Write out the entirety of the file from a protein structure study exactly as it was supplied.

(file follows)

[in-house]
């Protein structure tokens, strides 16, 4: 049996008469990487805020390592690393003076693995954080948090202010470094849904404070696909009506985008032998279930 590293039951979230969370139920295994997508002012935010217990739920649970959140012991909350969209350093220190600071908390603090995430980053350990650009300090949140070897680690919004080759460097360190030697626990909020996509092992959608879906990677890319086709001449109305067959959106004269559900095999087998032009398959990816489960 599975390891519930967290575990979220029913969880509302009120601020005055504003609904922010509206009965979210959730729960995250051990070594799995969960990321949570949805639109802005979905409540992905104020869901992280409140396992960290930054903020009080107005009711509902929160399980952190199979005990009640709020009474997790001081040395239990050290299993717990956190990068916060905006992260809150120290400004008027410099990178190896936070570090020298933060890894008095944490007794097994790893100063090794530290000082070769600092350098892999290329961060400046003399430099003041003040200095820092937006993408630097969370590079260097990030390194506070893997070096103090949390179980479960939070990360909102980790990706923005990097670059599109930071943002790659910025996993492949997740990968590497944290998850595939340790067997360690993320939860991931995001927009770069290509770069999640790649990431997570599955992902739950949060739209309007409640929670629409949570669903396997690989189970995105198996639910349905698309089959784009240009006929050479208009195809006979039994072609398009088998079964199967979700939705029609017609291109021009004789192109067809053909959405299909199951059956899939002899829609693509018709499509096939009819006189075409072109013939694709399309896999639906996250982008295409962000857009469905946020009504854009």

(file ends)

[in-house]
């Protein structure tokens, strides 16, 4: 049996008469990487805020390592690393003076693995954080948090202010470094849904404070696909009506985008032998279930 590293039951979230969370139920295994997508002012935010217990739920649970959140012991909350969209350093220190600071908390603090995430980053350990650009300090949140070897680690919004080759460097360190030697626990909020996509092992959608879906990677890319086709001449109305067959959106004269559900095999087998032009398959990816489960 599975390891519930967290575990979220029913969880509302009120601020005055504003609904922010509206009965979210959730729960995250051990070594799995969960990321949570949805639109802005979905409540992905104020869901992280409140396992960290930054903020009080107005009711509902929160399980952190199979005990009640709020009474997790001081040395239990050290299993717990956190990068916060905006992260809150120290400004008027410099990178190896936070570090020298933060890894008095944490007794097994790893100063090794530290000082070769600092350098892999290329961060400046003399430099003041003040200095820092937006993408630097969370590079260097990030390194506070893997070096103090949390179980479960939070990360909102980790990706923005990097670059599109930071943002790659910025996993492949997740990968590497944290998850595939340790067997360690993320939860991931995001927009770069290509770069999640790649990431997570599955992902739950949060739209309007409640929670629409949570669903396997690989189970995105198996639910349905698309089959784009240009006929050479208009195809006979039994072609398009088998079964199967979700939705029609017609291109021009004789192109067809053909959405299909199951059956899939002899829609693509018709499509096939009819006189075409072109013939694709399309896999639906996250982008295409962000857009469905946020009504854009």